Hard at work
Working too hard can be bad for your unborn baby.
By Amy Norton
Pregnant women who work physically demanding jobs, long work weeks
or irregular hours may be at increased risk of delivering prematurely
or having an underweight baby, a new study suggests.
Pic: Getty Images
Article originally in Reuters
Researchers found that among more than 1,100 pregnant women they
followed, those who said their jobs required them to be very physically
active were at increased risk of having a low-birthweight newborn.
Overall, 21 percent of these women delivered an underweight baby,
compared with 14 percent of women with fewer physical demands at work,
according to findings published in medical journal BJOG.
In addition to physical demands, long work hours, shift work and
temporary contract work were all linked to either preterm delivery or
Women who worked 40-plus hours per week or worked a shift schedule
had a heightened risk of delivering an underweight baby. Those doing
temporary contract work, had a four-fold higher risk of preterm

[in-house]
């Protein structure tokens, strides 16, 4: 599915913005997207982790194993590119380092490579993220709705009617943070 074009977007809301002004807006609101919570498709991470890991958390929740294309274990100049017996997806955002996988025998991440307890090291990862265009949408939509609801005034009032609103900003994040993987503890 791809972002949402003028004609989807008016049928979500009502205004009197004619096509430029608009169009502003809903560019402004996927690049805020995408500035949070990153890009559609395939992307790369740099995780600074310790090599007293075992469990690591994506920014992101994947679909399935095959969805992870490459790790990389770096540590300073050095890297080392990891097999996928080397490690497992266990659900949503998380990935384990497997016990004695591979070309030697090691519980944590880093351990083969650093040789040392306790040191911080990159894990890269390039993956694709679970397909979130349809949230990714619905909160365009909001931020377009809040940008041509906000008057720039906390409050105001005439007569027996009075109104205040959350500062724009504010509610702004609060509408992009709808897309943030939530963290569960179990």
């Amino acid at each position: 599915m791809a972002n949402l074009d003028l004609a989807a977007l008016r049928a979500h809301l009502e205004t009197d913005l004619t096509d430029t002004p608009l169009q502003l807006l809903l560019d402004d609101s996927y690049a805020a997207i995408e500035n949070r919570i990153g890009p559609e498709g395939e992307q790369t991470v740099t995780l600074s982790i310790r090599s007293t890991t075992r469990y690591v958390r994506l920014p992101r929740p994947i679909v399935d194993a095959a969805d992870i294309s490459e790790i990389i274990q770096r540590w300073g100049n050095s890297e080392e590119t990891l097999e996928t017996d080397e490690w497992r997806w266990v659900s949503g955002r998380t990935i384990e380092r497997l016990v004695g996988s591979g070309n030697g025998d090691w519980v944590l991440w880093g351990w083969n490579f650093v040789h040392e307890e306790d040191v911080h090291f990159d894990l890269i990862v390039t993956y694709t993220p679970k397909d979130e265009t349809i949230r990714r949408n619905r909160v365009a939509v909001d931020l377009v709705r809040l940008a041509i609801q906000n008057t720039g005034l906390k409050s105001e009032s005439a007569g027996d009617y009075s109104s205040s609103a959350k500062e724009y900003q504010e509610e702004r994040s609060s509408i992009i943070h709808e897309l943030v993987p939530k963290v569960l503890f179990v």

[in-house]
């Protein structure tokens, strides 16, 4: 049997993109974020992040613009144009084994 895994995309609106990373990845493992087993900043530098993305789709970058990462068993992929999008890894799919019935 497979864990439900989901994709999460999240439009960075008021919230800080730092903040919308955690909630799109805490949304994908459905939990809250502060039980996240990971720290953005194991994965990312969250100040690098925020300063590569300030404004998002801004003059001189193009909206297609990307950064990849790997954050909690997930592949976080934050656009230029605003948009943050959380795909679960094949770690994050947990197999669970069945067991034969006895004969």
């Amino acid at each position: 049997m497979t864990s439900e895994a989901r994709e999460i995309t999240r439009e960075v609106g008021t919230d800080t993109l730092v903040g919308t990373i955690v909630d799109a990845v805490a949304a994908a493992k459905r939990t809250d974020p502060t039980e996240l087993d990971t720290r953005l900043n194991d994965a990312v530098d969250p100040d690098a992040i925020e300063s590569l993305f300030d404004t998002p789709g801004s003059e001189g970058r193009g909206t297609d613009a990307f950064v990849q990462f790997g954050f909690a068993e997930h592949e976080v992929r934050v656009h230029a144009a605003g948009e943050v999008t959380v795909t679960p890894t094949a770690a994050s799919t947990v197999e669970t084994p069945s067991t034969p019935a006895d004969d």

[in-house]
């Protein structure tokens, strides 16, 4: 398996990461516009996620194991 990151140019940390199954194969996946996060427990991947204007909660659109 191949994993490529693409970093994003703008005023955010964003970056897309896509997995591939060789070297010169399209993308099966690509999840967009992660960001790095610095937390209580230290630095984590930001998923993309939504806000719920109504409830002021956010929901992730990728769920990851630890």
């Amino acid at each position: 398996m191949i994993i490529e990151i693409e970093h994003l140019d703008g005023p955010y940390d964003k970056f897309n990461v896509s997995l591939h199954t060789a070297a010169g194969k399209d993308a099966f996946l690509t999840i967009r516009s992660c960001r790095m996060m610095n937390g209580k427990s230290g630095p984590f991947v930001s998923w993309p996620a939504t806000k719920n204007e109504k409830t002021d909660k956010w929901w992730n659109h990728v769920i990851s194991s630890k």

delivery than those with permanent jobs.
The study cannot weed out the reasons for the links, according to
the researchers, led by Dr. Isabelle Niedhammer of the University
College Dublin in Ireland.
In the case of temporary contract work, Niedhammer told Reuters
Health, it may be that these types of jobs carry poorer work
conditions, including higher levels of stress.
For its part, physically demanding work -- including jobs that
require lifting, carrying heavy loads or long periods of standing --
has been linked to adverse effects on pregnancy in previous studies,
Niedhammer pointed out.
In this study, women in low-skill jobs were more likely to perform
shift work, have long worked weeks or work physically demanding jobs.
However, the researchers accounted for factors like women's
education and lifestyle habits such as smoking, and found that work
conditions seemed to affect pregnancy outcomes independently of
According to Niedhammer, the findings suggest that women should talk
to their doctors about their jobs during their first prenatal care
visit -- and, if necessary and possible, make adjustments to their work
And because job conditions are potentially modifiable, she and her
colleagues conclude, more studies should examine how specific
conditions can affect the health of a pregnancy.